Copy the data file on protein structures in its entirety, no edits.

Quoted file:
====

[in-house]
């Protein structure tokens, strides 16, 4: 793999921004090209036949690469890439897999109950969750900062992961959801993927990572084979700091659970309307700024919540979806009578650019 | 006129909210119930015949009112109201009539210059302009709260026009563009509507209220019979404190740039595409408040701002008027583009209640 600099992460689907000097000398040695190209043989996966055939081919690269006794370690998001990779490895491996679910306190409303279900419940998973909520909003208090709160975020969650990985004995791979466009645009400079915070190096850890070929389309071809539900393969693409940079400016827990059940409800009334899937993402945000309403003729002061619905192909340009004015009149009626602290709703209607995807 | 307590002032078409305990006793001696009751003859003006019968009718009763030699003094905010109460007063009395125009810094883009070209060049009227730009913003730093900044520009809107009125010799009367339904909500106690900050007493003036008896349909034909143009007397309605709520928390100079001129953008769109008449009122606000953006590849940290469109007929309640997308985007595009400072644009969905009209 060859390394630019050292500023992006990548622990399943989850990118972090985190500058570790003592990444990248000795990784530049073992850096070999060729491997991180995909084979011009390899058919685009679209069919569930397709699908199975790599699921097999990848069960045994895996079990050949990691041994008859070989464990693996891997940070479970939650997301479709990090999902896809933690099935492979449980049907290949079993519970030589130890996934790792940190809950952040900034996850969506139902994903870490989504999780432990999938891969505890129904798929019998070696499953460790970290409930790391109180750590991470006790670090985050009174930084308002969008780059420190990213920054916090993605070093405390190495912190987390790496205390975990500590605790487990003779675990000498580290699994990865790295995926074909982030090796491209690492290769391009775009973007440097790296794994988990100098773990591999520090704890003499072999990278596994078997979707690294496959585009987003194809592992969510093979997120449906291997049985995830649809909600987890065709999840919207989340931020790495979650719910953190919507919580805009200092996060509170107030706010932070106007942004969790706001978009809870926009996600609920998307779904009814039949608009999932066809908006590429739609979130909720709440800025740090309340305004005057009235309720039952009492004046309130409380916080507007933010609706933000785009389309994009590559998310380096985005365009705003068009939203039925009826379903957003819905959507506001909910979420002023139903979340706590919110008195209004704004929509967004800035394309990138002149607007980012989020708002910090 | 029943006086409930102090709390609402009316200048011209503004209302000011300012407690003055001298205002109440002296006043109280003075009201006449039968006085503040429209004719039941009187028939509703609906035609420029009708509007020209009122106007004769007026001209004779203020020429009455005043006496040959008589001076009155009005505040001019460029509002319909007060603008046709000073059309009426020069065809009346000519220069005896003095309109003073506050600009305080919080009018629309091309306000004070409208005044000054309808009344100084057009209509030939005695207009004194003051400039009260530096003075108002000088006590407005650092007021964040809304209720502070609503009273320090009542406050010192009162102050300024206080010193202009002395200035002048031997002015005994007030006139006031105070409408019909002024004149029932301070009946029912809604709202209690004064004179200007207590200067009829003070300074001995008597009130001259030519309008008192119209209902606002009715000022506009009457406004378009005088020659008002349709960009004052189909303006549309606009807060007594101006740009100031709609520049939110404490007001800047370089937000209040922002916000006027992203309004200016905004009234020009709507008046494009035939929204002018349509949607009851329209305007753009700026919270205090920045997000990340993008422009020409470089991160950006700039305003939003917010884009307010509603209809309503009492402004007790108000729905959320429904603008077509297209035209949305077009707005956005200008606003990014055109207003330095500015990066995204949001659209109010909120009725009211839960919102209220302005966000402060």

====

[in-house]
């Protein structure tokens, strides 16, 4: 793999921004090209036949690469890439897999109950969750900062992961959801993927990572084979700091659970309307700024919540979806009578650019 | 006129909210119930015949009112109201009539210059302009709260026009563009509507209220019979404190740039595409408040701002008027583009209640 600099992460689907000097000398040695190209043989996966055939081919690269006794370690998001990779490895491996679910306190409303279900419940998973909520909003208090709160975020969650990985004995791979466009645009400079915070190096850890070929389309071809539900393969693409940079400016827990059940409800009334899937993402945000309403003729002061619905192909340009004015009149009626602290709703209607995807 | 307590002032078409305990006793001696009751003859003006019968009718009763030699003094905010109460007063009395125009810094883009070209060049009227730009913003730093900044520009809107009125010799009367339904909500106690900050007493003036008896349909034909143009007397309605709520928390100079001129953008769109008449009122606000953006590849940290469109007929309640997308985007595009400072644009969905009209 060859390394630019050292500023992006990548622990399943989850990118972090985190500058570790003592990444990248000795990784530049073992850096070999060729491997991180995909084979011009390899058919685009679209069919569930397709699908199975790599699921097999990848069960045994895996079990050949990691041994008859070989464990693996891997940070479970939650997301479709990090999902896809933690099935492979449980049907290949079993519970030589130890996934790792940190809950952040900034996850969506139902994903870490989504999780432990999938891969505890129904798929019998070696499953460790970290409930790391109180750590991470006790670090985050009174930084308002969008780059420190990213920054916090993605070093405390190495912190987390790496205390975990500590605790487990003779675990000498580290699994990865790295995926074909982030090796491209690492290769391009775009973007440097790296794994988990100098773990591999520090704890003499072999990278596994078997979707690294496959585009987003194809592992969510093979997120449906291997049985995830649809909600987890065709999840919207989340931020790495979650719910953190919507919580805009200092996060509170107030706010932070106007942004969790706001978009809870926009996600609920998307779904009814039949608009999932066809908006590429739609979130909720709440800025740090309340305004005057009235309720039952009492004046309130409380916080507007933010609706933000785009389309994009590559998310380096985005365009705003068009939203039925009826379903957003819905959507506001909910979420002023139903979340706590919110008195209004704004929509967004800035394309990138002149607007980012989020708002910090 | 029943006086409930102090709390609402009316200048011209503004209302000011300012407690003055001298205002109440002296006043109280003075009201006449039968006085503040429209004719039941009187028939509703609906035609420029009708509007020209009122106007004769007026001209004779203020020429009455005043006496040959008589001076009155009005505040001019460029509002319909007060603008046709000073059309009426020069065809009346000519220069005896003095309109003073506050600009305080919080009018629309091309306000004070409208005044000054309808009344100084057009209509030939005695207009004194003051400039009260530096003075108002000088006590407005650092007021964040809304209720502070609503009273320090009542406050010192009162102050300024206080010193202009002395200035002048031997002015005994007030006139006031105070409408019909002024004149029932301070009946029912809604709202209690004064004179200007207590200067009829003070300074001995008597009130001259030519309008008192119209209902606002009715000022506009009457406004378009005088020659008002349709960009004052189909303006549309606009807060007594101006740009100031709609520049939110404490007001800047370089937000209040922002916000006027992203309004200016905004009234020009709507008046494009035939929204002018349509949607009851329209305007753009700026919270205090920045997000990340993008422009020409470089991160950006700039305003939003917010884009307010509603209809309503009492402004007790108000729905959320429904603008077509297209035209949305077009707005956005200008606003990014055109207003330095500015990066995204949001659209109010909120009725009211839960919102209220302005966000402060």